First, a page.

If you forget to feed it, you beat yourself up. Or, if you neglect it in the refrigerator, you think it might be ruined.

My advice to you is “Relax”. The reality is that the yeasts you plucked out of the environment to begin the creation of your starter are remarkably resilient. They are programmed to convert sugars into alcohols, and in the process to give off carbon dioxide. The alcohols are what provide that tang, and the carbon dioxide is what causes the dough to rise while proofing and baking.

Unless you are baking every day, you will not want to leave your starter out in your kitchen all the time (in the pioneer days, there wasn’t refrigeration, and you baked a lot of bread, so your starter was at ready access all the time).

So, you will store it in the refrigerator. After baking with it, you do a feeding cycle and then pop it on a shelf in the ‘fridge. It’s OK, we all do it.

The colder temperature reduces the fermentation rate, and ideally you should remove it, and feed it once a week to keep it healthy.

But what happens if you forget a few weeks? Have you ruined your starter?


Just pull it out of the refrigerator, and feed it, keeping it in your kitchen. Like when you first made your starter, feed it every day, and in a couple of days, you will be back to its glory.

Note: when bacteria infect your starter, they will begin to convert some of the by products of fermentation into food and their waste products. There will likely be a black-ish discharge, and if you taste it, it will no longer be tangy, but will be off. However, this is rare, and in fact I have never experienced it. Even after leaving my starter in the fridge for 6 or more weeks between feeding.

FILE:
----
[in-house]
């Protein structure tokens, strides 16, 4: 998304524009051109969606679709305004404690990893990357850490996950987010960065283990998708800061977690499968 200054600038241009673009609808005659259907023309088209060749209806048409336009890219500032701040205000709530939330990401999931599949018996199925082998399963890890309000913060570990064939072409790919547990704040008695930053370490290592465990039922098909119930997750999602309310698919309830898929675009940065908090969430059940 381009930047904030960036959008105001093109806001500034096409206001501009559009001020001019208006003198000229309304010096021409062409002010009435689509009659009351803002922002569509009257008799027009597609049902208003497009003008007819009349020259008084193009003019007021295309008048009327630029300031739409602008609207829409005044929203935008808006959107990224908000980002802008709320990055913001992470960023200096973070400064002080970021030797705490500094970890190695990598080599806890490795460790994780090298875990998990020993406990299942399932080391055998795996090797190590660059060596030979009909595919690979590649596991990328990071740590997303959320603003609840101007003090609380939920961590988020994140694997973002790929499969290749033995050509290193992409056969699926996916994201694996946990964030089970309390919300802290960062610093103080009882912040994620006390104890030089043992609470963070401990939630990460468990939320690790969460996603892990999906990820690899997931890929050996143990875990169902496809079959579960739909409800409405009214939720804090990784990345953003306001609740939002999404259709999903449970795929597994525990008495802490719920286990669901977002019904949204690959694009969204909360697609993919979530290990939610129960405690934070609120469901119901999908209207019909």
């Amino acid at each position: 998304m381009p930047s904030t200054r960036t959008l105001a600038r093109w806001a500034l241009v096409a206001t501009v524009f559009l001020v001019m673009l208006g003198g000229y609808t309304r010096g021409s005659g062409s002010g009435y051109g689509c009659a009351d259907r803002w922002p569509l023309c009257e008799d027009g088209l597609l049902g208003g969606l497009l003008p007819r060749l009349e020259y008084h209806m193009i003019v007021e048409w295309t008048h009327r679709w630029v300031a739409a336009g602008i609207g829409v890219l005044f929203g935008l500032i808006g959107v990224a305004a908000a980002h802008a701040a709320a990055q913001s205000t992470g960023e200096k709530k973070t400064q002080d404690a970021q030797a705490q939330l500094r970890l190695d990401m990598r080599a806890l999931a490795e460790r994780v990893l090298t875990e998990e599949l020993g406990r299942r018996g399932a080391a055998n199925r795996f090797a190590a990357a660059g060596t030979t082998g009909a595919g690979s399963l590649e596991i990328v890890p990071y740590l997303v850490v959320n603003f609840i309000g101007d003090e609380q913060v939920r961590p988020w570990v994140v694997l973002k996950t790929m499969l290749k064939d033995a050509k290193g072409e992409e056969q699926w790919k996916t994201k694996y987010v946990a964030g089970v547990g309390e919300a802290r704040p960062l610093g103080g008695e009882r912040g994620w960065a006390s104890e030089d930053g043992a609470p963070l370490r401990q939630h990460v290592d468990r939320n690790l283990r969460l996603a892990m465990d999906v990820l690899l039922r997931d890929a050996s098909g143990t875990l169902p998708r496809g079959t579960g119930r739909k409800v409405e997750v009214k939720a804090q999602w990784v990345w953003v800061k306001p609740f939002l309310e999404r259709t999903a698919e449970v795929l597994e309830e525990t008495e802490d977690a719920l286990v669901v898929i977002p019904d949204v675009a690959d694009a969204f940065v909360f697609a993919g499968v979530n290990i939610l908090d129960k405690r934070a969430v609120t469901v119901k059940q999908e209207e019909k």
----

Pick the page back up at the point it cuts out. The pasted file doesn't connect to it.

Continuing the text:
My bread doesn’t rise quickly

Natural yeasts are less active than the commercial yeasts. Commercial yeasts are used by commercial bakers because they give predictable results, and because they generate a LOT of lift and rising action. If you are baking with commercial yeast, a complete bulk fermentation/forming/proofing process can be as little as three hours in a warm kitchen.

An active starter – this is a levain for a hearty loaf

However, most sourdough recipes take 12-ish hours in the first bulk fermentation rise, then 6 – 8 hours for the second proof before baking. The temptation for new bakers is to rush the process, and that leads to dense, tight patterned crumb (the open gas spaces visible when you slice the bread). It will taste good, but it will not be a visually appealing loaf.

Sourdough takes a lot of work. Scratch that. It isn’t more work, but it is more patience. But it is worth it.

Do I have to throw away the bulk of my starter when feeding it?

The initiation of your starter will feel wasteful, but once you settle into a groove, you won’t be tossing so much out. But, even if you are using the refrigerator to retard the fermentation, you will have some cast off each week.

Fortunately, the kind folks at King Arthur Flour have all kinds of recipes that you can use your discarded starter for. Like making pancakes, or crumb coffee cake, or sourdough biscuits, or, well check out their link.

All great ideas, and while I don’t feel compelled to use all my starter discards to bake delish things (mainly because I don’t want to get to 300 pounds), if you have a family, you will find ample things to use your feeding discards for.

And the benefit? You will get more familiar with baking. Win – win!


For the novice, sourdough may seem like a long reach, but if you are patient, and attentive, you can make some fabulous bread that you can be proud of.

For the bulk of human history, the practice of cultivating and curating your local wild yeasts via a starter was the only way to have a yeast leavened loaf of bread.

Now you can too!

Product Manager in Tech. Guitar player. Bicycle Rider. Dog rescuer. Techie.